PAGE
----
Sermons

Summary: In the place of your affliction, trust Him to use you for His glory, to make you forget your pain, and to make you fruitful as you live your life for Him.

In 1969, in a science lab in New Jersey, Canadian physicist Willard Boyle and his colleagues invented the concept of an electronic eye. Using their knowledge of mathematics and the behavior of light they provided the science behind digital cameras known as a charged-coupled device or CCD. The CCD technology revolutionized photography, as light could now be captured electronically instead of on film. CCD technology is used on the Hubble telescope and the Mars Lunar probe. It was Boyle's invention that allowed us to see the surface of Mars for the first time. In 2009 Boyle was awarded the Nobel Prize for Physics.

A few years after the original invention of CCD technology, Boyle walked into a store to purchase a new digital camera based on his invention. During the visit, the salesman tried to explain the intricacies of the digital camera, but stopped, feeling it was too complicated for his customer to understand. According to one long-time friend, Boyle was normally a humble man, but on this occasion he was taken aback by the salesman's arrogance and disrespect. So Boyle bluntly replied: “No need to explain. I invented it.” When the salesman didn't believe him, Boyle told the salesman to type “Willard S. Boyle” into his computer and see for himself. A Nikon representative in the store heard the exchange and immediately came over to have his photograph taken with the famous inventor. (Allison Lawlor, “Master of Light invents a photo revolution,” Globe and Mail, 5-21-11; www.PreachingToday.com)

There are a lot of “Willard Boyle” types around here. They seem like ordinary people, but when you do a little research into their background, you discover that they are indeed very remarkable. I’m talking about all those of us who have put their faith in Jesus Christ. The Bible says that we are a chosen people, kings and priests in God’s Kingdom (1 Peter 2:9), given the “right to be called sons of God” (John 1:12). Through faith in Christ, we join the ranks of believers from all ages whom God has used in remarkable ways even in difficult times and difficult places.

Is that where you find yourself today – in a difficult time and place? Then let me encourage you from the story of Joseph who found himself in an Egyptian prison after being sold into slavery. He had been a slave and a prisoner for 13 long years (Genesis 37:2; 41:45), forgotten by his family and those he tried to help. But even there, in the place of his affliction, God used Joseph in a remarkable way.

If you have your Bibles, I invite you to turn with me to Genesis 41, Genesis 41, where we pick up the story at the end of those 13 years, two years after he helped one of Pharaoh’s officials in prison. Joseph had asked this official to mention him to Pharaoh, but that official forgot all about Joseph.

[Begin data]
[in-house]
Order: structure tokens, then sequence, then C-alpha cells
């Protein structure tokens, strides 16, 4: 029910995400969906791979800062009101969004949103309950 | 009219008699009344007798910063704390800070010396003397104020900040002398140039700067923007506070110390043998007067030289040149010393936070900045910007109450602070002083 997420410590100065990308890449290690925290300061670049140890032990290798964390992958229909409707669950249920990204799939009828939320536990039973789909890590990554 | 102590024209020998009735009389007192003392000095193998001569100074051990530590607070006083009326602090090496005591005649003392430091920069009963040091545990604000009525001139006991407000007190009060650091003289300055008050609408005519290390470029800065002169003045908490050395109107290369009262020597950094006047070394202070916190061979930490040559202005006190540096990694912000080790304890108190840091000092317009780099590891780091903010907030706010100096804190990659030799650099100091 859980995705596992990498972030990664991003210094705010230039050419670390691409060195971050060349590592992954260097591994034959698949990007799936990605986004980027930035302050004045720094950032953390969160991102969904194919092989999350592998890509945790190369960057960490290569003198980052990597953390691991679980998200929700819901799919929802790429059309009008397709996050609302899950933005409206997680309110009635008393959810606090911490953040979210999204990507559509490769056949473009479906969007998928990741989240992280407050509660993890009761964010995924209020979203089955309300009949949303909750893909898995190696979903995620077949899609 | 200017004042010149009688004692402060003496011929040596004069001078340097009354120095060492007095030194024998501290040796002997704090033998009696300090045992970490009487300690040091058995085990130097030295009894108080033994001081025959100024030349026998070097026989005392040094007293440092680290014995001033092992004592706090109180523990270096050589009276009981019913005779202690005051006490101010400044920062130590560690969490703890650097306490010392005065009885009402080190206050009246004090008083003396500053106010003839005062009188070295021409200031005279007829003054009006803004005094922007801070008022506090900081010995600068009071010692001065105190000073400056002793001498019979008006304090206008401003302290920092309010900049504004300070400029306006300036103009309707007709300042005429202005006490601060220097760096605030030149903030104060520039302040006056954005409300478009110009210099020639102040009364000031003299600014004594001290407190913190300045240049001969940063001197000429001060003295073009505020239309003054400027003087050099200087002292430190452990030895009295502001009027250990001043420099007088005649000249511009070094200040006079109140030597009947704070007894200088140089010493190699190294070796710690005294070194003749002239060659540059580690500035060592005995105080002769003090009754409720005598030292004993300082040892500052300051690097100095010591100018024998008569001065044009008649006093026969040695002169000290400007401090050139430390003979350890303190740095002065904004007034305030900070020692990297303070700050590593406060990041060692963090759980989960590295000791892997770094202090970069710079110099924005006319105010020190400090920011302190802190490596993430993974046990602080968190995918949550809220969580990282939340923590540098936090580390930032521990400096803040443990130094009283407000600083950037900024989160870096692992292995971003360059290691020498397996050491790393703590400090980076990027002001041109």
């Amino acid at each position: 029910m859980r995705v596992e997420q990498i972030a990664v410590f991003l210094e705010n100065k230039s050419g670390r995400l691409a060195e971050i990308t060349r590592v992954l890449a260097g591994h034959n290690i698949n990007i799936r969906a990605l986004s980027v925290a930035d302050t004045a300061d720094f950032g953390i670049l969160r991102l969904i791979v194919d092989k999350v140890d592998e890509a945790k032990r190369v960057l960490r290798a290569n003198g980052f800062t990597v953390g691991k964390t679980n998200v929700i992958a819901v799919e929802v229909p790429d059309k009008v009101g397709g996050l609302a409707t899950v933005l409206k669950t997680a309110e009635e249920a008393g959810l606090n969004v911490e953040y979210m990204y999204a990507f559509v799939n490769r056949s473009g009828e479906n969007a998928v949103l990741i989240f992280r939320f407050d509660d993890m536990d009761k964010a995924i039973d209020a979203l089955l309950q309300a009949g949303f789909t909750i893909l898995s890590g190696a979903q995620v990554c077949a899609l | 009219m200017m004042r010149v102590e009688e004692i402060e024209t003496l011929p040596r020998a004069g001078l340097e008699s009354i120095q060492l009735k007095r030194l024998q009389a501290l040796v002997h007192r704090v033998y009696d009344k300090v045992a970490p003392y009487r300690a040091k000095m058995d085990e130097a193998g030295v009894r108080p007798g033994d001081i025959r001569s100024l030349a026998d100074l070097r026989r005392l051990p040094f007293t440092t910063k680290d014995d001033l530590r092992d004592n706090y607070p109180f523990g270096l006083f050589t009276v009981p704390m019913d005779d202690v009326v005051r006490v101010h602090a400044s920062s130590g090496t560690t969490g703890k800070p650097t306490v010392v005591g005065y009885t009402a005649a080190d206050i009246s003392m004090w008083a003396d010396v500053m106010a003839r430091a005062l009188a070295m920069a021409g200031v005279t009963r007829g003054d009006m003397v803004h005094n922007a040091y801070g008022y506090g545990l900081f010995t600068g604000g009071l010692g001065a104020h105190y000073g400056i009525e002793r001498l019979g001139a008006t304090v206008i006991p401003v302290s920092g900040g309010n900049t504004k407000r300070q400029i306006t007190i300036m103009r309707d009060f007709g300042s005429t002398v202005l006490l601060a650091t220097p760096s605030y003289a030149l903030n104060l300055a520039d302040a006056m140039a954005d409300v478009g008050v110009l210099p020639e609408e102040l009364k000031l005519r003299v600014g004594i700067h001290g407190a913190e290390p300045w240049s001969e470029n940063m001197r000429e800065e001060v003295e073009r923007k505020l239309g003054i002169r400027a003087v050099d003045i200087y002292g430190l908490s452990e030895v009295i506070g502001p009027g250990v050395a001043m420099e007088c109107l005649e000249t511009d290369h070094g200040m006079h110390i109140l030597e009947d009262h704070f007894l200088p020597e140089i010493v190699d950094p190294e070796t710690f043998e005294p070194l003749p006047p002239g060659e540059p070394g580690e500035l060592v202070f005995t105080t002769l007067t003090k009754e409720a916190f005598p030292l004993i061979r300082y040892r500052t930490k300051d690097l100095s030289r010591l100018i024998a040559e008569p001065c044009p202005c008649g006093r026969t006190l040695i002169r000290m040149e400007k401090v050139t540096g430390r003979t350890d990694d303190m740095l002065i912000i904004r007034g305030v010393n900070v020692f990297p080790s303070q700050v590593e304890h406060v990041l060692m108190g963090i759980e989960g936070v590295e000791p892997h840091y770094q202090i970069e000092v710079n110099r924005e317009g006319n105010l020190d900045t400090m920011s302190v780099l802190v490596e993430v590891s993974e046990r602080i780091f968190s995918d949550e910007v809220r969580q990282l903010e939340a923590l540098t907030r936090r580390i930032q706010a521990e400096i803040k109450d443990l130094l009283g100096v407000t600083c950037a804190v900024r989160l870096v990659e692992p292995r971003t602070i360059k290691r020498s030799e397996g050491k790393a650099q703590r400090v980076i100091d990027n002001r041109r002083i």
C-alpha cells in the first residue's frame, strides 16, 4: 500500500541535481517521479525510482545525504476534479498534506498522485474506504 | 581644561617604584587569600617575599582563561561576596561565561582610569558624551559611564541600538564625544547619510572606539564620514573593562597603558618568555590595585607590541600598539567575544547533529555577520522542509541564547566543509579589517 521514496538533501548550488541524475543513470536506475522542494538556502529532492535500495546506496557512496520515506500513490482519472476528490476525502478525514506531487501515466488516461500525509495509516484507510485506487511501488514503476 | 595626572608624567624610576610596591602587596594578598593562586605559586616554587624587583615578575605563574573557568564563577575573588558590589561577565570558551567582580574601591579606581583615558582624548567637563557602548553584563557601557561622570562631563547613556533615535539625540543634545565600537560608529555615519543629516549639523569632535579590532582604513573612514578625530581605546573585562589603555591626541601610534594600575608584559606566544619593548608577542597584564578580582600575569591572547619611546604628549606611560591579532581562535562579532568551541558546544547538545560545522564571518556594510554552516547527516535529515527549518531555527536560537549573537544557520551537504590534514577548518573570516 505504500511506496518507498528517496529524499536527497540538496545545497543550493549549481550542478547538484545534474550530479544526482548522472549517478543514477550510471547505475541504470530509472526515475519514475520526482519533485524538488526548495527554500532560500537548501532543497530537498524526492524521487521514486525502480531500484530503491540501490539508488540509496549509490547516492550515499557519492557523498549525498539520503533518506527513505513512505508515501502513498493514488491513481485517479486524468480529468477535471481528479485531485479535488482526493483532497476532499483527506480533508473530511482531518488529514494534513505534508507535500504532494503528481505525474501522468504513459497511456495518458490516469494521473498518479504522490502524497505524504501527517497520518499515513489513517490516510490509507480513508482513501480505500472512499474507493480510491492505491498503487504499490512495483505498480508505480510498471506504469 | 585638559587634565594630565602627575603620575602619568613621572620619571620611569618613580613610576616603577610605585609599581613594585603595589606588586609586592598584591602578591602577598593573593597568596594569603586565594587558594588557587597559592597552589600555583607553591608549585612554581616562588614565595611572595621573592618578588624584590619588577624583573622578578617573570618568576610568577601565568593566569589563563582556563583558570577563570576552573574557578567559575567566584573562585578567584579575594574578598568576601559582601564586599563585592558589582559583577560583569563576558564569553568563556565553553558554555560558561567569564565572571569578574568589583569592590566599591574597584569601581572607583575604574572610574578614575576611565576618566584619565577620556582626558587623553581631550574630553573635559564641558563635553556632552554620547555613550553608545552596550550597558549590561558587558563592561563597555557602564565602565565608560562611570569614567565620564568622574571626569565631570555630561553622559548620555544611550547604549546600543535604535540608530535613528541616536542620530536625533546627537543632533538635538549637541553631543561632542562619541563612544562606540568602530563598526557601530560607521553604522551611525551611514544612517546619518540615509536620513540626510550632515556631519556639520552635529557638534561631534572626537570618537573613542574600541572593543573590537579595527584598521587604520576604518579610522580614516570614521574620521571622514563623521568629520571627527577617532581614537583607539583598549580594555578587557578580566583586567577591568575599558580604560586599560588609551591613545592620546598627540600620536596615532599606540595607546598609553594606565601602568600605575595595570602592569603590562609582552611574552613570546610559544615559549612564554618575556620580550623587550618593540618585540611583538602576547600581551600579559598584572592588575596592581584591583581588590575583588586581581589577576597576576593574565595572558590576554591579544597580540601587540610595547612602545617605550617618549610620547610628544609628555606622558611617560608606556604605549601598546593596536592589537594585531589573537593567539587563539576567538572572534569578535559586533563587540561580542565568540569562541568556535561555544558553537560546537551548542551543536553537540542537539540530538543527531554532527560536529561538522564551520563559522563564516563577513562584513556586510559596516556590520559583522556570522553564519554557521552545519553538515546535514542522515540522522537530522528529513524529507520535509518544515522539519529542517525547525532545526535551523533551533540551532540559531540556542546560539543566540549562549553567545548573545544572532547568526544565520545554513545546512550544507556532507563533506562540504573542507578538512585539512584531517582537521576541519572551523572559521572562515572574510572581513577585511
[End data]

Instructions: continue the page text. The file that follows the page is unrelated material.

Genesis 41:1-2 After two whole years, Pharaoh dreamed that he was standing by the Nile, and behold, there came up out of the Nile seven cows, attractive and plump, and they fed in the reed grass. (ESV)

Now, cows coming out of the water to graze are not an unusual sight anywhere where it’s hot. They like to stand about half submerged in water where they find refuge from the heat and the flies. Then when they get hungry, they come out of the water for some grass. This is not an unusual sight even in ancient Egypt. What was unusual was the scene that followed.

Genesis 41:3-6 And behold, seven other cows, ugly and thin, came up out of the Nile after them, and stood by the other cows on the bank of the Nile. And the ugly, thin cows ate up the seven attractive, plump cows. And Pharaoh awoke. And he fell asleep and dreamed a second time. And behold, seven ears of grain, plump and good, were growing on one stalk. And behold, after them sprouted seven ears, thin and blighted by the east wind (ESV) – a dry, devastating, desert wind.

Genesis 41:7-8 And the thin ears swallowed up the seven plump, full ears. And Pharaoh awoke, and behold, it was a dream. So in the morning his spirit was troubled, and he sent and called for all the magicians of Egypt and all its wise men. Pharaoh told them his dreams, but there was none who could interpret them to Pharaoh. (ESV)

All the scholars and experts of Egypt were clueless, and these were men who had done extensive research in this area. Magicians and wise men were experts in the interpretation of dreams and omens, but Pharaoh’s dreams had them stumped.

Genesis 41:9-14 Then the chief cupbearer said to Pharaoh, “I remember my offenses today. When Pharaoh was angry with his servants and put me and the chief baker in custody in the house of the captain of the guard, we dreamed on the same night, he and I, each having a dream with its own interpretation. A young Hebrew was there with us, a servant of the captain of the guard. When we told him, he interpreted our dreams to us, giving an interpretation to each man according to his dream. And as he interpreted to us, so it came about. I was restored to my office, and the baker was hanged.” Then Pharaoh sent and called Joseph, and they quickly brought him out of the pit. And when he had shaved himself and changed his clothes, he came in before Pharaoh. (ESV)

Copy Sermon to Clipboard with PRO Download Sermon with PRO
Browse All Media

Related Media


A Joyful Heart
SermonCentral
PowerPoint Template
Being Content
SermonCentral
PowerPoint Template
Talk about it...

Nobody has commented yet. Be the first!

Join the discussion